I have thirteen Twitter accounts on my phone that I “manage” or do things with for either my two companies, a smattering of clients, organizations, and a few family members (they get stuck sometimes).
I have six Facebook accounts as well, three Instagram, only one Snapchat, a myriad of messaging apps and conference calling software.
Countless email addresses, seven that I actively use daily.
A bunch of Office 365 Tenants.
And now double-digit Microsoft Teams.
One Slack, yes just one.
And I am absolutely and utterly angry that I now wear readers, which I lend to many to read menus.
I have switched to Audible almost exclusively to “read” as I can’t stand to look at another screen for pleasure reading. My Kindle is dusty.
I know that I miss and have missed many moments, you know those “sparks” that only happen once sometimes because I’m so distracted by so many many things.
In doing some exploration and asking good friends about this, I’ve found that when they are honest with me, they’ve said, yeah in the past you sometimes didn’t seem with us. Or your nose was in your phone a lot of the time. We get it, you run two businesses and have a lot of people who depend on you. But so do we when we’re with you. Brutal, but I asked.
Time besides good health is something we never have enough of and can never get back. And something we “give” to other people.
Something I wish I had listened to years ago from my best friend. He was right.
And, well, you only have one life (that you remember).
So, in working on my own “practice,” I’ve made a couple of decisions.
I have decided that I rule my phone and my computer they do not rule me.
So I have been experimenting with this for the past couple months or so.
Certain things, people and situations claim my immediate attention of course, but when I’m with someone or at dinner or technically “off duty” I’m putting my phone in my purse, I don’t wear an Apple Watch anymore, and I’m turning off any notifications that can simply wait.
And I’ve decided that I wholeheartedly believe in meditation, deep listening, and that multi-tasking can be set to simmer.
My phone breakup combined with meditating 20 minutes religiously in the morning and then pulling out my favorite 10-minute one when I’m about to work on something, speak or write have quieted my mind.
People often call mediation woo-woo or oh you’ve turned so Californian, but I have to say, it is changing my perspective. I would dip into it but not be consistent. When people talk about a daily practice, that means daily, not meandering, not when you feel like it but daily. If I can take a pill every morning for my thyroid and brush my teeth, I can certainly take 20 minutes to clear my mind for the day or whenever I need it.
And I’m not fussy about it, I do it wherever and whenever, I like the Free UCLA meditations, drop that into a search engine, and you’ll find it. I have it as a favorite, yes on my phone so we aren’t completely estranged. :) Thank you, Rachel.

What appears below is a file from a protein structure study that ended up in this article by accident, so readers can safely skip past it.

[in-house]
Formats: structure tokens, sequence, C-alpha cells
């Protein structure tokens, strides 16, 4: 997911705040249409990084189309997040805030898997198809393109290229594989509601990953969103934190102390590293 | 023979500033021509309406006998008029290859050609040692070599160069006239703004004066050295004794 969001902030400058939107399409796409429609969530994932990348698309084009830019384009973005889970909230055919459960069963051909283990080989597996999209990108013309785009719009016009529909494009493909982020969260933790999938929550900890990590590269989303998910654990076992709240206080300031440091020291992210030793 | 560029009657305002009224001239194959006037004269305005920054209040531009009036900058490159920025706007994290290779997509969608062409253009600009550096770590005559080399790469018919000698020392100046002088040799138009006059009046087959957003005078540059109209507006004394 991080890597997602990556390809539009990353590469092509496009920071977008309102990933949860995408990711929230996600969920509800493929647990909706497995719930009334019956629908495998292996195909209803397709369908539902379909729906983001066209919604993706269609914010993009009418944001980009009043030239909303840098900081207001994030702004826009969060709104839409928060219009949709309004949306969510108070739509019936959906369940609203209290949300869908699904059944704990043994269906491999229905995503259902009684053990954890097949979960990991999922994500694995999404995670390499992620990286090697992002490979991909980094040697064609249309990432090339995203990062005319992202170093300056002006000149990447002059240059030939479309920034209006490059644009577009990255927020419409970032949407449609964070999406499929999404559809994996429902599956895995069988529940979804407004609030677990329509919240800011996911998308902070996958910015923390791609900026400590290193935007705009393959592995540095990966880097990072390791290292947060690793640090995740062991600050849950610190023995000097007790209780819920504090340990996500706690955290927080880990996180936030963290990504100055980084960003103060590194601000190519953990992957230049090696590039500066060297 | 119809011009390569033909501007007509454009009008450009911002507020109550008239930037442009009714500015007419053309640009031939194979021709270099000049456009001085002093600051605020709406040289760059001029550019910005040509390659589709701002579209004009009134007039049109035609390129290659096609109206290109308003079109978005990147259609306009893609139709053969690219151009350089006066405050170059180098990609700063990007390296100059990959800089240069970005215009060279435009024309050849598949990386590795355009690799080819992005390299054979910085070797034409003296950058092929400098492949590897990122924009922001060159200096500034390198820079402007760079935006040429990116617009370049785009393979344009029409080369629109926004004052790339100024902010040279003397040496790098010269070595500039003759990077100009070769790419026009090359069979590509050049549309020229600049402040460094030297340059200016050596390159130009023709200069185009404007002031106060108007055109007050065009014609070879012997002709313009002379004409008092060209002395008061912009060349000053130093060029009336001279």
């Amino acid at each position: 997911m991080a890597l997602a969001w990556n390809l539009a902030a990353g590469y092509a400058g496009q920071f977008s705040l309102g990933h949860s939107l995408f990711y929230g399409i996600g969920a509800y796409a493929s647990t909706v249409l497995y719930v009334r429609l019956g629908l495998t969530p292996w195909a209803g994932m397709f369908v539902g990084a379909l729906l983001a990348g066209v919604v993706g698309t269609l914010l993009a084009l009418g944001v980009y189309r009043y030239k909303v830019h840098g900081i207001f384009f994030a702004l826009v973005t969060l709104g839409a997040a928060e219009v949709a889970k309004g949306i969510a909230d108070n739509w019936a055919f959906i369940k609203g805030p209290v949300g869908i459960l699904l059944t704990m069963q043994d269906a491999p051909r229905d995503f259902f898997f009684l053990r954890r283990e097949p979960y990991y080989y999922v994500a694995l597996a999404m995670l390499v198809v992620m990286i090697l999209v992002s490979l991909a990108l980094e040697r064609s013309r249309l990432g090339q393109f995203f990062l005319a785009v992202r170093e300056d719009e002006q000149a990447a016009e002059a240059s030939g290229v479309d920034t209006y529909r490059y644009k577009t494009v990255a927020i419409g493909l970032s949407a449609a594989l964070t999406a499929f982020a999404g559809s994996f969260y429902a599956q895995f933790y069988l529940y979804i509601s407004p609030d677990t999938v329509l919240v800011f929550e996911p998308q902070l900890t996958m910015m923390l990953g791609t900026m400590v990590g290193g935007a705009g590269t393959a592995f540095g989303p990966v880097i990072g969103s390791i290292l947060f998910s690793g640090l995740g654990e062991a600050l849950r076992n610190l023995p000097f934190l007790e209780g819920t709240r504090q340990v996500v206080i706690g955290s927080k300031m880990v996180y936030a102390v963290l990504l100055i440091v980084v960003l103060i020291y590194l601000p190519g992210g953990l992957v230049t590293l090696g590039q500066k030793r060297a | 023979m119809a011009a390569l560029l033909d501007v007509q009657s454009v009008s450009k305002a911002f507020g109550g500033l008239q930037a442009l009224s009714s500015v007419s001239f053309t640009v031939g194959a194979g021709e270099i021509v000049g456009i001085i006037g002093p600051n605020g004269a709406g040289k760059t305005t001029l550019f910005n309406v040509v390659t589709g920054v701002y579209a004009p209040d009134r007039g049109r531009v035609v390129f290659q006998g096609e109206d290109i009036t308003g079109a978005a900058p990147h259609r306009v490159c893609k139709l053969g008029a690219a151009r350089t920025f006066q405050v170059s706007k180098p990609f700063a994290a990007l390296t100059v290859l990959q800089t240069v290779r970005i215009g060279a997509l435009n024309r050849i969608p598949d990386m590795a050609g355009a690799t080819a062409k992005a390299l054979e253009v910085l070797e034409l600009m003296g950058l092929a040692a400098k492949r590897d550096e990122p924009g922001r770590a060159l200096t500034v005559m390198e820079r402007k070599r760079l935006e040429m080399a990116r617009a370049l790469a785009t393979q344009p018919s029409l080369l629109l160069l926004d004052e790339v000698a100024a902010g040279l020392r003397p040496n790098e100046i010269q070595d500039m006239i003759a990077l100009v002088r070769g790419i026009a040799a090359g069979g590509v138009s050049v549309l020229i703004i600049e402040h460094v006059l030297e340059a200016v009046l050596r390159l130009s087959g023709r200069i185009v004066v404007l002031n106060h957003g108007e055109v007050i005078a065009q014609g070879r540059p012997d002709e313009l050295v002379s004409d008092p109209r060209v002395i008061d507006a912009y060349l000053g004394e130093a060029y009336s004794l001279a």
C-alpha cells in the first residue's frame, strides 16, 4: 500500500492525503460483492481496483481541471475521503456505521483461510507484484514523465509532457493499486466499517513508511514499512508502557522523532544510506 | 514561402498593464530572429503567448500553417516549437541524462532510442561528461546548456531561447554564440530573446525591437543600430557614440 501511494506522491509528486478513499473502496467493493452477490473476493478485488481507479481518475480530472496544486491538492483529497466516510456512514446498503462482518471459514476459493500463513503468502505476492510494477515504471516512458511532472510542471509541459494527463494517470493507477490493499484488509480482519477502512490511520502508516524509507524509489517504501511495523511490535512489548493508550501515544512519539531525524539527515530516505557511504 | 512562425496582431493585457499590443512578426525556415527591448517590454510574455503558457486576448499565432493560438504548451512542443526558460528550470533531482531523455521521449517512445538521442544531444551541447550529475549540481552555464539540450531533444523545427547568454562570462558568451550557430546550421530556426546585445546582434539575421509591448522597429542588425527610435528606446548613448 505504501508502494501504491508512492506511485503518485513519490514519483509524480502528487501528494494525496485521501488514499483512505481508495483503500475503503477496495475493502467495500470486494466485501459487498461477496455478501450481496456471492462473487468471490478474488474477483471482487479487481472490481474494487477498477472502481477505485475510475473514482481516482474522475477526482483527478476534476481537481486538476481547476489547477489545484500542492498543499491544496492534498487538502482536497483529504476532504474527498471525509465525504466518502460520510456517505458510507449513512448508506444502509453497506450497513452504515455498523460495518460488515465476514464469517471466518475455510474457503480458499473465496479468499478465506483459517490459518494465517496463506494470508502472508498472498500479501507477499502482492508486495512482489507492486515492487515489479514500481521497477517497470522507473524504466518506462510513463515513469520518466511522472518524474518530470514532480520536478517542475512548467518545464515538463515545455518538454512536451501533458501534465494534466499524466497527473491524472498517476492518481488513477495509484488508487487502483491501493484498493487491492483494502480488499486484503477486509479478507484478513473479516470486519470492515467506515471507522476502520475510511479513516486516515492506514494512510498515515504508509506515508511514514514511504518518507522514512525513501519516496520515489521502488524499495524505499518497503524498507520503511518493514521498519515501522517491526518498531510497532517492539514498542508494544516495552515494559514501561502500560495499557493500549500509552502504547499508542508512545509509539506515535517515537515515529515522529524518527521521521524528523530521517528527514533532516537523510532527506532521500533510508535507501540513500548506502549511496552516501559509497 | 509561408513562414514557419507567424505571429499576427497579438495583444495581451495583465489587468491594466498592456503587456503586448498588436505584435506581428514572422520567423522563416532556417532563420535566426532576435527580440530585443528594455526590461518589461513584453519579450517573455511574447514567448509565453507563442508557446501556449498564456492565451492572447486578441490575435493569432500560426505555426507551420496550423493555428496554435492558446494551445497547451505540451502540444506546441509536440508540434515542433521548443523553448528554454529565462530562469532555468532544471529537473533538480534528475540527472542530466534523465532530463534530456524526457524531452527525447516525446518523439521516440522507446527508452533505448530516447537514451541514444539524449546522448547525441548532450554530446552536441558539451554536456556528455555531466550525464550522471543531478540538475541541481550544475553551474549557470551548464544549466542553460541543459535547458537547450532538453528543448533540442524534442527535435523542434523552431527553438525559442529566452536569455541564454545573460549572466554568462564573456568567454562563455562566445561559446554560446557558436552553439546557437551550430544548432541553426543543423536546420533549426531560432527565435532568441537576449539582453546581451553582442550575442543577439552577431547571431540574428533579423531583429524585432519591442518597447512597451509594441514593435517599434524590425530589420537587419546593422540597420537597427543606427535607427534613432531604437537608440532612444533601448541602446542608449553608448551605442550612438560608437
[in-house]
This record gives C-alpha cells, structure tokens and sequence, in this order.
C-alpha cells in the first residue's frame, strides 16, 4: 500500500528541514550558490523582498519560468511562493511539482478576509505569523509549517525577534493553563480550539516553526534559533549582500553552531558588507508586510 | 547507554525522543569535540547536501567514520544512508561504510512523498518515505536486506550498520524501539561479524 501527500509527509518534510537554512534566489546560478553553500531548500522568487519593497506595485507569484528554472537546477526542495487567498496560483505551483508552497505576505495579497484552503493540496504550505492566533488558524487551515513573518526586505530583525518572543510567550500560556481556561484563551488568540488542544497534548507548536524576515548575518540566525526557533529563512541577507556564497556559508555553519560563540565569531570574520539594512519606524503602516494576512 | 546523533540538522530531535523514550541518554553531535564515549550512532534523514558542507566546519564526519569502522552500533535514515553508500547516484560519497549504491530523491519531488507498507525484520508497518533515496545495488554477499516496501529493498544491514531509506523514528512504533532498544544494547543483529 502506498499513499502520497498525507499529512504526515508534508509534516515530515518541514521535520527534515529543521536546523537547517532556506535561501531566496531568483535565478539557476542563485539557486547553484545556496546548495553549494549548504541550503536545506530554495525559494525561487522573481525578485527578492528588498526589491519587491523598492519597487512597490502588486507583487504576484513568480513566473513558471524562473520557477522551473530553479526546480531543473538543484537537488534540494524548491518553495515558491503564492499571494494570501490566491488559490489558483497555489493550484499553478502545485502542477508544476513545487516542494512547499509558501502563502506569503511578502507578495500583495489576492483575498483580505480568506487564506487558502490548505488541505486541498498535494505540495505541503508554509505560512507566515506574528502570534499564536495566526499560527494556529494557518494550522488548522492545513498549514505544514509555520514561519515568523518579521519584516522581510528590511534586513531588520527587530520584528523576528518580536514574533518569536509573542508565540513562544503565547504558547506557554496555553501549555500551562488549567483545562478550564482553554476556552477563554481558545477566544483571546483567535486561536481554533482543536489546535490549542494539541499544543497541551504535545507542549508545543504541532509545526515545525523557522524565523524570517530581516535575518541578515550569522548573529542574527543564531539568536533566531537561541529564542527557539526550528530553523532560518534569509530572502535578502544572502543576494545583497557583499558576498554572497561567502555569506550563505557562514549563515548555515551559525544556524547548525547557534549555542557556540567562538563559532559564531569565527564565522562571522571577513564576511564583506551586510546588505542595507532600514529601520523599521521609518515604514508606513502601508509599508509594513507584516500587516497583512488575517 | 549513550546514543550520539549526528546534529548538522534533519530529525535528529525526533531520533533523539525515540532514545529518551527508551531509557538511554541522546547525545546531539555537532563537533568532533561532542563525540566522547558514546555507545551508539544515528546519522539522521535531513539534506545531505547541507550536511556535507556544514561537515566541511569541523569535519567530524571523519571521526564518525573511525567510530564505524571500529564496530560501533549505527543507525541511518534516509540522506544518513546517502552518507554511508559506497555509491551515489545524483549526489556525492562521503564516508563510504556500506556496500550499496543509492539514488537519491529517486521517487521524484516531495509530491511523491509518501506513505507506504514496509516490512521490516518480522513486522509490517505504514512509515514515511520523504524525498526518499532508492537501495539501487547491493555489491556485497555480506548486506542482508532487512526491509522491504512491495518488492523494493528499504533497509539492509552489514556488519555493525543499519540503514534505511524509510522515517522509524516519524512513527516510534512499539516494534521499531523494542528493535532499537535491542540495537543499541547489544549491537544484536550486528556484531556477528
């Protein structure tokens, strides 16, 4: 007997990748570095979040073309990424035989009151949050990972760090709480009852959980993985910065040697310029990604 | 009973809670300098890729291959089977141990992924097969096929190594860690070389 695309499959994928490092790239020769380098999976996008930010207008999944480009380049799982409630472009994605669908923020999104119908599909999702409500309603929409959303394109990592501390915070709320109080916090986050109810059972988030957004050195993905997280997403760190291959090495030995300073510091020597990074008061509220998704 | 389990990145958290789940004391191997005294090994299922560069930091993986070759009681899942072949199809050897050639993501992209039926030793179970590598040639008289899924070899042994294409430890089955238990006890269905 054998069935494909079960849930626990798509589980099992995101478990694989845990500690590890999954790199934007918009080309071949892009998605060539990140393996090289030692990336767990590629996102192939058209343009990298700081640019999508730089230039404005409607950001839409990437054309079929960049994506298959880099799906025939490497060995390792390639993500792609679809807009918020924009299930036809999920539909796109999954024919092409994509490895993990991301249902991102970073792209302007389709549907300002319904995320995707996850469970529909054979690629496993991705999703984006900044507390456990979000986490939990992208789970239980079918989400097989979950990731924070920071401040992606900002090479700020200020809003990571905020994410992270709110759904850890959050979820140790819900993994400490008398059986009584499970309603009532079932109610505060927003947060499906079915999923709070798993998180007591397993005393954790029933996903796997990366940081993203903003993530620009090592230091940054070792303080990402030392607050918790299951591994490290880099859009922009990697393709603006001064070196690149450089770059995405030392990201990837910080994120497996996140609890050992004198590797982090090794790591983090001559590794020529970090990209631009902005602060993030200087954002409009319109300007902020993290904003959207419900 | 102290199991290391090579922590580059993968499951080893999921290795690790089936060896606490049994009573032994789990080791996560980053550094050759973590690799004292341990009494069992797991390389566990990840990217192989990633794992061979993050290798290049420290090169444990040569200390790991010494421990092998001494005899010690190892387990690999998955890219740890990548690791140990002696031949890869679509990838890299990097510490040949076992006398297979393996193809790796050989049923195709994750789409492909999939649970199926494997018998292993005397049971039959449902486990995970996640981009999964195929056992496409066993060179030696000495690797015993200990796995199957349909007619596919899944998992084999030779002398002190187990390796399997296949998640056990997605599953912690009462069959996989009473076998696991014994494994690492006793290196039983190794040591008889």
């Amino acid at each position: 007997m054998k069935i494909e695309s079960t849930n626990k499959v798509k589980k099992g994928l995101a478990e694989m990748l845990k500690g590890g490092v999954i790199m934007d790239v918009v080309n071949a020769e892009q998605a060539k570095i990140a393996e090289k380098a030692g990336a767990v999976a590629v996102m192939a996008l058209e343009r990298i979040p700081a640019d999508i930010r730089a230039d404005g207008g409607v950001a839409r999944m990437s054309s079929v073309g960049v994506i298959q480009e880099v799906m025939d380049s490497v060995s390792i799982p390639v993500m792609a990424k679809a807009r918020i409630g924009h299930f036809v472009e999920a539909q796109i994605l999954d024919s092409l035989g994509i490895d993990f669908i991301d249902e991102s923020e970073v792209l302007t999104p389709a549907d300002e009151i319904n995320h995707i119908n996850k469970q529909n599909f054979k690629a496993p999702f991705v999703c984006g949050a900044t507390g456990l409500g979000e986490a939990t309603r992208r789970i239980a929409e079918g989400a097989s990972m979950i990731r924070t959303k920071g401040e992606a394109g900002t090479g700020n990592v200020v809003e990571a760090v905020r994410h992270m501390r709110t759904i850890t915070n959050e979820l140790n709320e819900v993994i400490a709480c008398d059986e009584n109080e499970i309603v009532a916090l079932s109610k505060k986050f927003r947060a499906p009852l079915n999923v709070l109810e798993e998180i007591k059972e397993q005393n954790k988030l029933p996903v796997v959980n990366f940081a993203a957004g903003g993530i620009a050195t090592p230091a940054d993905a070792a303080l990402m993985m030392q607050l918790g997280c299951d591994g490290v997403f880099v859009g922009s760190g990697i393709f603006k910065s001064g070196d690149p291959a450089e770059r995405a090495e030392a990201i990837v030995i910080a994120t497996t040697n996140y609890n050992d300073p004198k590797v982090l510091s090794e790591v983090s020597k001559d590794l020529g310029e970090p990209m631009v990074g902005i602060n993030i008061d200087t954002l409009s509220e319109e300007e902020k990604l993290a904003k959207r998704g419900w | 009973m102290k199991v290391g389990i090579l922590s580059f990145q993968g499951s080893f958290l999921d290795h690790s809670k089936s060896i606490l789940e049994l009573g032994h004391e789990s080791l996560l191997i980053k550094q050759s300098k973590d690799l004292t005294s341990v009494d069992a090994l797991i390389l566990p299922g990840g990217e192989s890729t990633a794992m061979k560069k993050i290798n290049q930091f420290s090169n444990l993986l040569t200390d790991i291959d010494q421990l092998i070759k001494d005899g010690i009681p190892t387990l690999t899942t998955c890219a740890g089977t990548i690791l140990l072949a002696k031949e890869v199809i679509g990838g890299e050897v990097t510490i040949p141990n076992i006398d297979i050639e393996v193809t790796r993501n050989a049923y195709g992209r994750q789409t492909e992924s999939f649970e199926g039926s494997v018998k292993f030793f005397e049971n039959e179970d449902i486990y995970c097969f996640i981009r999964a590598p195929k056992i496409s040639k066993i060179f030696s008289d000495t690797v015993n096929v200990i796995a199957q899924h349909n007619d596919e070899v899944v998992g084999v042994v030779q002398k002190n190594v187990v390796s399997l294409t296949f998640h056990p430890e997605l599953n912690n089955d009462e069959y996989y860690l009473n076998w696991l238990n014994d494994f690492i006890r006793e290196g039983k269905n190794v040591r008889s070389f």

I hadn’t been to a big technology event since being deliberate about quieting my phone and my mind. This past week, I meditated every morning and then right before I spoke — I don’t think I’ve ever felt more connected and at ease giving presentations as I did this week in Boston. I’m super comfortable on stage, but I don’t know I felt more dropped in and present.
The conversations I had with people were deeper, more connected and I remember them. And I noticed other people who had their phones away and then those that could not stop checking their phones. Their pockets and wrists were continuously buzzing, taunting them to look at every little notification and not necessarily paying attention to me.
I counted how many times with one person. In 10 minutes it was about 15 times they looked.
Guilty as charged, of course, but I think how we act towards our phones, computers, tablets, etc.… and letting ourselves get spun up and so full of noise is a lot the environment of our world, but it is also a lot of our choice.
My phone had a camera issue a couple of weeks ago, and I had to leave it at the Apple Store for three hours. I took a walk, got some lunch and went and bought a new journal since I hadn’t brought one. It kinda drove me crazy for the first hour, but then I was just free from it. It was a huge reminder of how reliant we are on these devices and how connected I am to mine.
On a work conference call today a gal said, “we have to finish this tonight as I’m spending tomorrow with my kids and no phone for me and I’ll be offline.” I told her that I appreciated her setting boundaries and that we’d rock things out, so we didn’t need to ping her. (yes “ping” it’s a tech geeky term). I have spent many a “vacation” in the past pissing off people because I couldn’t disconnect. Big ups to her for choosing about her time and how she spends and gives it. I wish I could get that time, those moments back, but alas ever forward.
Anyway, if I don’t answer your text, snap, IM, email or phone call immediately don’t worry I will get to you — I’m highly productive, and funnily enough, I think more so with this new theorem in mind.
We’ll see how it goes, I’m sure I’ll slip sometimes, and you are free to call me on it when I do.
But I’m gonna keep at it. Maybe you tell me.
Practice makes perfect, right? And these things are a practice, if we want them to be.
There are some great articles about this and many books — I like this one in particular by Catherine Price in the New York Times.
Written by Head Maven & CEO, Heather Newman, Creative Maven
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